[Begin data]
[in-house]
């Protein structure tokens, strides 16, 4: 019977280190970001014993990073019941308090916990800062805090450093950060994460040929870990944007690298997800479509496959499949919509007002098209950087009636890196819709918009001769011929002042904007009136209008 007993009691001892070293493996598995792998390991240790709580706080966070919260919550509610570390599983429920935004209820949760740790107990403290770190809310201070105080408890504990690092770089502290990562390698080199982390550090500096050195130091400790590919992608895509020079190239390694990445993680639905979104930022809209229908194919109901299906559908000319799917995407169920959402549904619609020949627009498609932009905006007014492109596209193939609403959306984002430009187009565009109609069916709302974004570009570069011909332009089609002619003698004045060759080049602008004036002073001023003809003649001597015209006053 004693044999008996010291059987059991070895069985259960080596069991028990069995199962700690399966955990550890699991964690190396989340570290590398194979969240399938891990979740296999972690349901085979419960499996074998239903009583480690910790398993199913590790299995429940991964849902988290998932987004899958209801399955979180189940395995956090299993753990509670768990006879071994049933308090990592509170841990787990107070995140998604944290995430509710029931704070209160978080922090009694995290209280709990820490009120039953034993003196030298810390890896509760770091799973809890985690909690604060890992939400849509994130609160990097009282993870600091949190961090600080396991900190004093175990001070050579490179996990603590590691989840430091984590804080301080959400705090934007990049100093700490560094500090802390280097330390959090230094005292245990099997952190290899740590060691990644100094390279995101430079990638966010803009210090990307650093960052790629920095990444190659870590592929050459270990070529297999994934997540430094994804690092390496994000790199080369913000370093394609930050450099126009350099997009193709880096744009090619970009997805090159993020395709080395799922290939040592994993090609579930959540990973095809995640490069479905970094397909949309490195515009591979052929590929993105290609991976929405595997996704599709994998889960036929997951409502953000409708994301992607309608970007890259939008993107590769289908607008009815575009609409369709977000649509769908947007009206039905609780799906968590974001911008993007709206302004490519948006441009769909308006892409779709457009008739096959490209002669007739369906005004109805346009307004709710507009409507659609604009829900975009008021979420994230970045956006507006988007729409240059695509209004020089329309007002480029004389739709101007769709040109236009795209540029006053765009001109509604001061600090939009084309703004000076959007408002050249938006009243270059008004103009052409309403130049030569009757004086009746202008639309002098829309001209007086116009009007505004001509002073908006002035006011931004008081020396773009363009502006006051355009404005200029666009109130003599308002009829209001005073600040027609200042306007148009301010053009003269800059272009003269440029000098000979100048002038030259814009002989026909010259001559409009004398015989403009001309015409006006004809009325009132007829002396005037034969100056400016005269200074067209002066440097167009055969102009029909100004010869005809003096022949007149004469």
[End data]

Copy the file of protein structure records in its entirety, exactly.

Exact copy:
[in-house]
């Protein structure tokens, strides 16, 4: 019977280190970001014993990073019941308090916990800062805090450093950060994460040929870990944007690298997800479509496959499949919509007002098209950087009636890196819709918009001769011929002042904007009136209008 007993009691001892070293493996598995792998390991240790709580706080966070919260919550509610570390599983429920935004209820949760740790107990403290770190809310201070105080408890504990690092770089502290990562390698080199982390550090500096050195130091400790590919992608895509020079190239390694990445993680639905979104930022809209229908194919109901299906559908000319799917995407169920959402549904619609020949627009498609932009905006007014492109596209193939609403959306984002430009187009565009109609069916709302974004570009570069011909332009089609002619003698004045060759080049602008004036002073001023003809003649001597015209006053 004693044999008996010291059987059991070895069985259960080596069991028990069995199962700690399966955990550890699991964690190396989340570290590398194979969240399938891990979740296999972690349901085979419960499996074998239903009583480690910790398993199913590790299995429940991964849902988290998932987004899958209801399955979180189940395995956090299993753990509670768990006879071994049933308090990592509170841990787990107070995140998604944290995430509710029931704070209160978080922090009694995290209280709990820490009120039953034993003196030298810390890896509760770091799973809890985690909690604060890992939400849509994130609160990097009282993870600091949190961090600080396991900190004093175990001070050579490179996990603590590691989840430091984590804080301080959400705090934007990049100093700490560094500090802390280097330390959090230094005292245990099997952190290899740590060691990644100094390279995101430079990638966010803009210090990307650093960052790629920095990444190659870590592929050459270990070529297999994934997540430094994804690092390496994000790199080369913000370093394609930050450099126009350099997009193709880096744009090619970009997805090159993020395709080395799922290939040592994993090609579930959540990973095809995640490069479905970094397909949309490195515009591979052929590929993105290609991976929405595997996704599709994998889960036929997951409502953000409708994301992607309608970007890259939008993107590769289908607008009815575009609409369709977000649509769908947007009206039905609780799906968590974001911008993007709206302004490519948006441009769909308006892409779709457009008739096959490209002669007739369906005004109805346009307004709710507009409507659609604009829900975009008021979420994230970045956006507006988007729409240059695509209004020089329309007002480029004389739709101007769709040109236009795209540029006053765009001109509604001061600090939009084309703004000076959007408002050249938006009243270059008004103009052409309403130049030569009757004086009746202008639309002098829309001209007086116009009007505004001509002073908006002035006011931004008081020396773009363009502006006051355009404005200029666009109130003599308002009829209001005073600040027609200042306007148009301010053009003269800059272009003269440029000098000979100048002038030259814009002989026909010259001559409009004398015989403009001309015409006006004809009325009132007829002396005037034969100056400016005269200074067209002066440097167009055969102009029909100004010869005809003096022949007149004469």